I generally enjoy Janet Malcolm's writing for The New Yorker. So when a colleague recommended her piece on the Borukhova trial, I was eager to read what Malcolm had to say. The essay, Iphigenia in Forest Hills, disappoints.
Mazultuv Borukhova and Mikhail Mallayev were convicted in Queens in 2009 of the murder of Daniel Malakov. The case was covered extensively in the Northeast, with even The New York Times present for the gory details. Yet it really wasn't all that glamorous or unusual a case: Ms. Borukhova stood trial for hiring Mallayev to murder her ex-husband as part of an ongoing custody dispute involving the couple's young daughter. Malakov was, tragically, gunned down in the daughter's presence.
These deadly sorts of passions are not foreign to lawyers. Experienced litigators know that the family courts are far more dangerous a locale than the criminal courts. Homicide lurks as an ever-present possibility in many a custody battle. Many a judicial marshal has told me during a murder trial that they feel far safer in a courtroom with a man accused of murder than they do with a husband and wife arguing about where junior will spend the Christmas holiday.
What made the Borukhova case so eye-popping, I suppose, was the vocation of the divorcing spouses: Borukhova is a physician her ex-husband was an orthodontist. Season this heady brew with the unusual ethnicity of the parties, members of the close knit Bukharian Jewish community, and well, the plot doesn't actually thicken, but it remains unusual. We love it when the upper middle class fails. and fails so spectacularly. It is resectable voyeurism, a safe place to air out the secret fantasies most of us are too inhibited to act upon. (Thankfully.)
I expected fireworks and intellectual sizzle from Malcolm. Would she be able to transform this quotidian tale into an epic?
Malcom could not do so. Worse, she succumbed to stereotype, a sin unforgivable for a writer as fine as she undoubtedly is. Consider this whopper: "If any profession (apart from the novelist's) is in the business of making things up, it is the profession of the trial lawyer. The `evidence' in trials is the thread out of which lawyers spin their tales of guilt or innocence."
It is hard to know what to do with a statement so crass, so lacking in comprehension of the trial lawyer's craft. This is a tourist's assessment of trial. It has the feel of a guidebook written by someone who has never actually visited the locale about which they are writing.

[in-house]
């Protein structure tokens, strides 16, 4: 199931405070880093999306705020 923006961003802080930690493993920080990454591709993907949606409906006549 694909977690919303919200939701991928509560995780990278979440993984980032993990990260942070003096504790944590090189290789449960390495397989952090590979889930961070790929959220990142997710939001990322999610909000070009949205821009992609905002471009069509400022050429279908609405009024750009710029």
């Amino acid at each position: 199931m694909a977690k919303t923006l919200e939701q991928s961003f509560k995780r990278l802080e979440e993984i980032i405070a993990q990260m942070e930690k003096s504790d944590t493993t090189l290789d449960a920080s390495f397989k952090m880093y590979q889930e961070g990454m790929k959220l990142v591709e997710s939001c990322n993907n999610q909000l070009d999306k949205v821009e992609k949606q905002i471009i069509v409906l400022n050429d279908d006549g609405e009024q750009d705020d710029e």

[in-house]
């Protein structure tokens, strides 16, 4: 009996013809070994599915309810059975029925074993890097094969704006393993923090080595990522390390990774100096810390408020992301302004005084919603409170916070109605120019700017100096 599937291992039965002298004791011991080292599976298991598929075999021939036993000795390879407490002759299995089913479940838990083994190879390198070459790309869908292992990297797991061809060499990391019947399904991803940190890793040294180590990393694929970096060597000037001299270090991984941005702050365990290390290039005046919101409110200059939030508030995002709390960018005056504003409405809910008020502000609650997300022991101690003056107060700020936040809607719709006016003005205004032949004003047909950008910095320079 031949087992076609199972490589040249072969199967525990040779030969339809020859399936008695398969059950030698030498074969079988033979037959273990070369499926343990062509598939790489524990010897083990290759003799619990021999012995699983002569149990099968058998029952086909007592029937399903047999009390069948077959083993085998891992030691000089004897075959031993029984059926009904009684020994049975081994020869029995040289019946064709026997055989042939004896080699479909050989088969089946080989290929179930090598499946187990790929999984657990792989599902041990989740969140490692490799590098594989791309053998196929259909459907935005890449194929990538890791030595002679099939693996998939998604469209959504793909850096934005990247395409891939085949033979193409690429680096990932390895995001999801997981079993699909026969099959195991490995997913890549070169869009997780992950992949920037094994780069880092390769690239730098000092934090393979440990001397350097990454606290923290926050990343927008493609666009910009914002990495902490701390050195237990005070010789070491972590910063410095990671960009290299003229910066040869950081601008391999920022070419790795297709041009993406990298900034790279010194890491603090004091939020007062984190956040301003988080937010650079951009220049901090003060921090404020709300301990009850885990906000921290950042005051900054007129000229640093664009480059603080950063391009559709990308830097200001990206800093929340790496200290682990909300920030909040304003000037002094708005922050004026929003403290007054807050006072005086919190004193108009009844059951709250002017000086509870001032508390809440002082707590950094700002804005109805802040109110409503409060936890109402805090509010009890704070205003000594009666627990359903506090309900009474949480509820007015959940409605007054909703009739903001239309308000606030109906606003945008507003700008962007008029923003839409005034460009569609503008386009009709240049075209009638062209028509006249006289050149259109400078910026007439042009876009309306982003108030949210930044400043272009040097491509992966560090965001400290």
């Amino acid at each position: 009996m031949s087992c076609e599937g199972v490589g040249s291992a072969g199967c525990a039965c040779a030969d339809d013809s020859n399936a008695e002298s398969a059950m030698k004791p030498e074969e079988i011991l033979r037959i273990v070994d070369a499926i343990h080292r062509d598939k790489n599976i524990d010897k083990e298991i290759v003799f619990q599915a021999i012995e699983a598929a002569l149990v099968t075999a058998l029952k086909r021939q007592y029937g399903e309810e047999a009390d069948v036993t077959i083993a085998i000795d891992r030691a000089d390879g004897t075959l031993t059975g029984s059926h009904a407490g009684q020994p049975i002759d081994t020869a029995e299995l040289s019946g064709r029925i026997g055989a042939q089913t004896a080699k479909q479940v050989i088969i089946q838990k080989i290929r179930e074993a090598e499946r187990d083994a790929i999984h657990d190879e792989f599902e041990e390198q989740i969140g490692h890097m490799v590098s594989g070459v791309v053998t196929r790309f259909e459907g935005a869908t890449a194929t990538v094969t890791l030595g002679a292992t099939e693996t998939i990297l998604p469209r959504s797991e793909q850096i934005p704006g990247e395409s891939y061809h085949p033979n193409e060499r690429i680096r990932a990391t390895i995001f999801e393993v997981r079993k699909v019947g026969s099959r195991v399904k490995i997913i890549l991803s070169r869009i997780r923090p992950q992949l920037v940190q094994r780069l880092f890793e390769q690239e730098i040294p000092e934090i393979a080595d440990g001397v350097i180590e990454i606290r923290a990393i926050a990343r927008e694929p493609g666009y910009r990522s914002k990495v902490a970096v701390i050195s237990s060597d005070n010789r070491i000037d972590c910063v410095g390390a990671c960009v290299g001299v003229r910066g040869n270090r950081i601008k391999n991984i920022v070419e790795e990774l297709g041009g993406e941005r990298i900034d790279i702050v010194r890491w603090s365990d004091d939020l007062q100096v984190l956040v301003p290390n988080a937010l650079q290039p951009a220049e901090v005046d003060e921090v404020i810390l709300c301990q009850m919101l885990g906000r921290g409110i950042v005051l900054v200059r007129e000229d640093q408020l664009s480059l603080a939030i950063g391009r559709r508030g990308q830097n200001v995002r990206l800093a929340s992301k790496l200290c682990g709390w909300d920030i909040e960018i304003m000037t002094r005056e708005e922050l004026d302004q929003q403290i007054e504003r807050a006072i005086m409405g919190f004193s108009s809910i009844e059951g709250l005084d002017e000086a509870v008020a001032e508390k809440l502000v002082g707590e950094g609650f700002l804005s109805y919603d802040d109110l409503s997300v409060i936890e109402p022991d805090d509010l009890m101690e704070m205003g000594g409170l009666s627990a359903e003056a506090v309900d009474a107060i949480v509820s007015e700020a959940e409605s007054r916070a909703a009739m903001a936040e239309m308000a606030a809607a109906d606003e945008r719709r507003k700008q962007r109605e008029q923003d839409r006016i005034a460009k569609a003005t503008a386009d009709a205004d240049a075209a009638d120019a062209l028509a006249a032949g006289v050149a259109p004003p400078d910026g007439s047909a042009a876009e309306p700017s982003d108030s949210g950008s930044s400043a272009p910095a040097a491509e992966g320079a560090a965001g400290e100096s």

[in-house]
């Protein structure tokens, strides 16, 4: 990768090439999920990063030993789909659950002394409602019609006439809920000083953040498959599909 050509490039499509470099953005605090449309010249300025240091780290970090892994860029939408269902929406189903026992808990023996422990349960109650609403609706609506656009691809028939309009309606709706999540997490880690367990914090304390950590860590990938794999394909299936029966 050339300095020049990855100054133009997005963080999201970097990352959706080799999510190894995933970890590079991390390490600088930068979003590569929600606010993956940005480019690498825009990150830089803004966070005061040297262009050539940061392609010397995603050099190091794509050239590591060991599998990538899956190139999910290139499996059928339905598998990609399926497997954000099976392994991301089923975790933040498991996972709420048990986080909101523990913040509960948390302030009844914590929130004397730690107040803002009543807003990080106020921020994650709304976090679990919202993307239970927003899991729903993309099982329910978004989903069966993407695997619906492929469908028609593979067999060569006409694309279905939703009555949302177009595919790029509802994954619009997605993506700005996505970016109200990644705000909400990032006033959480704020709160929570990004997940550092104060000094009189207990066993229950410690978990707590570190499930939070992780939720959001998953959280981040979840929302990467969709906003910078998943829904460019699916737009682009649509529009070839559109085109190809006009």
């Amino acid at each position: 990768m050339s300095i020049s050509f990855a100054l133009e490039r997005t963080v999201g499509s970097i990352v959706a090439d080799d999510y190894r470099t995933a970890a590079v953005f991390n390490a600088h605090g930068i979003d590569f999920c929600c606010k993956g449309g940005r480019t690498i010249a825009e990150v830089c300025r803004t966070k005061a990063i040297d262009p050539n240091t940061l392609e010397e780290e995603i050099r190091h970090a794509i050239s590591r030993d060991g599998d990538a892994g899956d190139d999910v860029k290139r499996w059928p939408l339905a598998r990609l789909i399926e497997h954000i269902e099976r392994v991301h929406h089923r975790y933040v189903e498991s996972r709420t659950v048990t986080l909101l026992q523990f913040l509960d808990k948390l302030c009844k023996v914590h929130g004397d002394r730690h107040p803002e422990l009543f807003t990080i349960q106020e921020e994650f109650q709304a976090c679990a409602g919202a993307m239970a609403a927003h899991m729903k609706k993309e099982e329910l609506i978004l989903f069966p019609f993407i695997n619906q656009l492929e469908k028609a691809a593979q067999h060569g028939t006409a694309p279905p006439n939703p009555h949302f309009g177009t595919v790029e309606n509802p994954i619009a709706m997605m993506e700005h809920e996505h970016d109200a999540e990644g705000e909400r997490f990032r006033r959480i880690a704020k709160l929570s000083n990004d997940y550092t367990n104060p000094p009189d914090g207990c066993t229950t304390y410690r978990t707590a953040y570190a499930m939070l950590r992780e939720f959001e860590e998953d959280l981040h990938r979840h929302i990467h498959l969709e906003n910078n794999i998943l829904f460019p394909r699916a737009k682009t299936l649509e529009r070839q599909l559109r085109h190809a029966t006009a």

The law of evidence is hard and exacting. A client accused of a crime must prepare to meet the state's case, understanding not just the discrete facts which will be offered against a client, but their place and role within the narrative the state will tell. But the narrative is rarely made up of whole cloth. It reflects a truth about what the evidence must mean, how the facts fit into a story reflecting the state's conviction that the defendant committed a crime. The defense learns these facts, steeps itself in them, and then looks to see if there is not really another narrative, an exculpatory rendering of the facts, that is inconsistent with guilt. Malcolm understands well that a trial is about competing narratives.
But to suggest that lawyers have a free hand to make things up is really the silly sort of cynicism one would expect of someone whose never attended a trial. Good lawyers know that the stories they tell must have the ring of truth. Jurors, I am persuaded, try to do the right thing for the right reasons most of the time. Trial isn't trickery.
A few years ago, my office was consulted about the possibility of defending a man in a notorious crime. It was expected that the state would seek the death penalty. We sought to put together a team of people who would best be able to fit the facts and circumstances of the defendant's life into a narrative context. A friend of mine, a novelist of some repute, was the first person I turned to. This writer composes exquisite fiction, and can render plain truths that are sometimes hard to say. But that does not mean those truths are fiction; it simply means that the truth is sometimes hard to discern and that it evades the binary logic of deadline writing.
I suspect Malcom's piece in The New Yorker is a signal that there will soon be a book on the Borukhova case. Of course, I will read the book. Malcolm writes so well that time spent with her prose is simply pleasure. But small missteps in her reporting of the trial in The New Yorker reflect that although she is a keen observer of the public spectacle of trial, she really doesn't understand the Herculean task of a courtroom fight. She lacks an insiders knowledge of the exquisite agony that is trial.
So here's an open invitation to Ms. Malcolm: Why don't you sign onto to a defense team and learn what it is like to live with an accusation and to determine where the truth lies? Come along to see what happens as a lawyer prepares for trial, and as a defendant looks uncertainty dead in the eye and tries to remain strung for battle. The fight needn't be about the failings of the rich and mighty. Everyman faces destiny in each trial. Want to see how to defend a gang-related murder? Or see what it is like to be accused of molesting children? Or stand accused of robbery, rape or some other horror? We'll make you part of the defense team, if you'll promise to honor the work product privilege. I am sure we can learn a lot from your observations and skill as a writer; it looks as though you might learn a little about lawyers and the search for truth. And who knows, the client may just consent to let you write about what you have learned.